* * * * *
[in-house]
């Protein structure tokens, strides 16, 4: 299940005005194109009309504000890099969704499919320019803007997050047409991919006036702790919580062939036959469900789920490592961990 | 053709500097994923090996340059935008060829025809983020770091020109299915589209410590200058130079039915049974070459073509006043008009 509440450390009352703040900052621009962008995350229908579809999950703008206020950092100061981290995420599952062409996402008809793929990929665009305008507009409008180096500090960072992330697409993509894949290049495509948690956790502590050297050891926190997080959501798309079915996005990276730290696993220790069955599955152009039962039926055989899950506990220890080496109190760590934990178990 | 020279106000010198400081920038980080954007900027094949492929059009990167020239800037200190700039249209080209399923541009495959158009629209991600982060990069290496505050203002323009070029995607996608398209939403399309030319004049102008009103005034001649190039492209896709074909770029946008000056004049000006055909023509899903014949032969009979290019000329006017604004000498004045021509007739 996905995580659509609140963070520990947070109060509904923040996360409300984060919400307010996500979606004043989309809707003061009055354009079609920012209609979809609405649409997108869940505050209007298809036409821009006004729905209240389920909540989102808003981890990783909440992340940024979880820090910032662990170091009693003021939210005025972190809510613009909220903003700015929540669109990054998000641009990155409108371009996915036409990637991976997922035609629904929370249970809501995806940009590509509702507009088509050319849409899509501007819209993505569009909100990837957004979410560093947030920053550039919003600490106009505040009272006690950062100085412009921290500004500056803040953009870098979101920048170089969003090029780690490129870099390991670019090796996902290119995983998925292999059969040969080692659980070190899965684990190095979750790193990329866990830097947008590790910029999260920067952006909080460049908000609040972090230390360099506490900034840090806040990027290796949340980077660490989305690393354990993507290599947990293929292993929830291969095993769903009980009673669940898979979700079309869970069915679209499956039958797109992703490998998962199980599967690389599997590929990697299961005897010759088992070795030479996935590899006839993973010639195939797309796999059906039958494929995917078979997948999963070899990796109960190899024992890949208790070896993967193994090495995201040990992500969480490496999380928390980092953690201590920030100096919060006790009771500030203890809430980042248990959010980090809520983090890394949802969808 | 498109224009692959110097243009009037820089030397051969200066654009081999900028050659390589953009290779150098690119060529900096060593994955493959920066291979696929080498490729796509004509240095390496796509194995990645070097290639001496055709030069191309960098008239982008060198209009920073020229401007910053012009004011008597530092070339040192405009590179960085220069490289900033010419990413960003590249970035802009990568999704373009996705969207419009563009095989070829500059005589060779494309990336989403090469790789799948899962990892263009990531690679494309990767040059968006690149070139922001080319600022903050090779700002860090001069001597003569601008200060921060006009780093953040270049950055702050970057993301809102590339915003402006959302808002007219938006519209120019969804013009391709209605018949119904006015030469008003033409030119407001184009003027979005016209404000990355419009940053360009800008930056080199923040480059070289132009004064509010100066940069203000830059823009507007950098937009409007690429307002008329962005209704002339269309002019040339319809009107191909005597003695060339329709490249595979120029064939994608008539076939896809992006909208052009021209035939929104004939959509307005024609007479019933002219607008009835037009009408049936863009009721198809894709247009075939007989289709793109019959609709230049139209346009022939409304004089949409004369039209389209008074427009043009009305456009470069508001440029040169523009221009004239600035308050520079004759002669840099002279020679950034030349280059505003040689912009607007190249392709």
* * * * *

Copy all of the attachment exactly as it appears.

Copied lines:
[in-house]
């Protein structure tokens, strides 16, 4: 299940005005194109009309504000890099969704499919320019803007997050047409991919006036702790919580062939036959469900789920490592961990 | 053709500097994923090996340059935008060829025809983020770091020109299915589209410590200058130079039915049974070459073509006043008009 509440450390009352703040900052621009962008995350229908579809999950703008206020950092100061981290995420599952062409996402008809793929990929665009305008507009409008180096500090960072992330697409993509894949290049495509948690956790502590050297050891926190997080959501798309079915996005990276730290696993220790069955599955152009039962039926055989899950506990220890080496109190760590934990178990 | 020279106000010198400081920038980080954007900027094949492929059009990167020239800037200190700039249209080209399923541009495959158009629209991600982060990069290496505050203002323009070029995607996608398209939403399309030319004049102008009103005034001649190039492209896709074909770029946008000056004049000006055909023509899903014949032969009979290019000329006017604004000498004045021509007739 996905995580659509609140963070520990947070109060509904923040996360409300984060919400307010996500979606004043989309809707003061009055354009079609920012209609979809609405649409997108869940505050209007298809036409821009006004729905209240389920909540989102808003981890990783909440992340940024979880820090910032662990170091009693003021939210005025972190809510613009909220903003700015929540669109990054998000641009990155409108371009996915036409990637991976997922035609629904929370249970809501995806940009590509509702507009088509050319849409899509501007819209993505569009909100990837957004979410560093947030920053550039919003600490106009505040009272006690950062100085412009921290500004500056803040953009870098979101920048170089969003090029780690490129870099390991670019090796996902290119995983998925292999059969040969080692659980070190899965684990190095979750790193990329866990830097947008590790910029999260920067952006909080460049908000609040972090230390360099506490900034840090806040990027290796949340980077660490989305690393354990993507290599947990293929292993929830291969095993769903009980009673669940898979979700079309869970069915679209499956039958797109992703490998998962199980599967690389599997590929990697299961005897010759088992070795030479996935590899006839993973010639195939797309796999059906039958494929995917078979997948999963070899990796109960190899024992890949208790070896993967193994090495995201040990992500969480490496999380928390980092953690201590920030100096919060006790009771500030203890809430980042248990959010980090809520983090890394949802969808 | 498109224009692959110097243009009037820089030397051969200066654009081999900028050659390589953009290779150098690119060529900096060593994955493959920066291979696929080498490729796509004509240095390496796509194995990645070097290639001496055709030069191309960098008239982008060198209009920073020229401007910053012009004011008597530092070339040192405009590179960085220069490289900033010419990413960003590249970035802009990568999704373009996705969207419009563009095989070829500059005589060779494309990336989403090469790789799948899962990892263009990531690679494309990767040059968006690149070139922001080319600022903050090779700002860090001069001597003569601008200060921060006009780093953040270049950055702050970057993301809102590339915003402006959302808002007219938006519209120019969804013009391709209605018949119904006015030469008003033409030119407001184009003027979005016209404000990355419009940053360009800008930056080199923040480059070289132009004064509010100066940069203000830059823009507007950098937009409007690429307002008329962005209704002339269309002019040339319809009107191909005597003695060339329709490249595979120029064939994608008539076939896809992006909208052009021209035939929104004939959509307005024609007479019933002219607008009835037009009408049936863009009721198809894709247009075939007989289709793109019959609709230049139209346009022939409304004089949409004369039209389209008074427009043009009305456009470069508001440029040169523009221009004239600035308050520079004759002669840099002279020679950034030349280059505003040689912009607007190249392709």